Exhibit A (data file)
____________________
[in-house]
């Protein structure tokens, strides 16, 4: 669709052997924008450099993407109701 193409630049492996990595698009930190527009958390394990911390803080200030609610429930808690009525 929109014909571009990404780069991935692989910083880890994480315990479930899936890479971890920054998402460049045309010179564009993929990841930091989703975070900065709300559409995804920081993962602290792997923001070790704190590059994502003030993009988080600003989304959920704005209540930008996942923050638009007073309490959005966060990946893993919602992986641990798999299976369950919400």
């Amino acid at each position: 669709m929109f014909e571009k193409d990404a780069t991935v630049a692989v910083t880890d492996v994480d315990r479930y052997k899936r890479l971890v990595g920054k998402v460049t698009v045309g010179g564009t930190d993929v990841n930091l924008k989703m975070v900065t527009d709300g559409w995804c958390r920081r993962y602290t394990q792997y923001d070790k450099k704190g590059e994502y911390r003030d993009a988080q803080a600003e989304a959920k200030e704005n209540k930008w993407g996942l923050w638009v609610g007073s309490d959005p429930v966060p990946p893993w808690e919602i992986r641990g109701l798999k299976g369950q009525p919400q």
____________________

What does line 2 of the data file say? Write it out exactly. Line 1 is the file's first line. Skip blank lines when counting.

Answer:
């Protein structure tokens, strides 16, 4: 669709052997924008450099993407109701 193409630049492996990595698009930190527009958390394990911390803080200030609610429930808690009525 929109014909571009990404780069991935692989910083880890994480315990479930899936890479971890920054998402460049045309010179564009993929990841930091989703975070900065709300559409995804920081993962602290792997923001070790704190590059994502003030993009988080600003989304959920704005209540930008996942923050638009007073309490959005966060990946893993919602992986641990798999299976369950919400």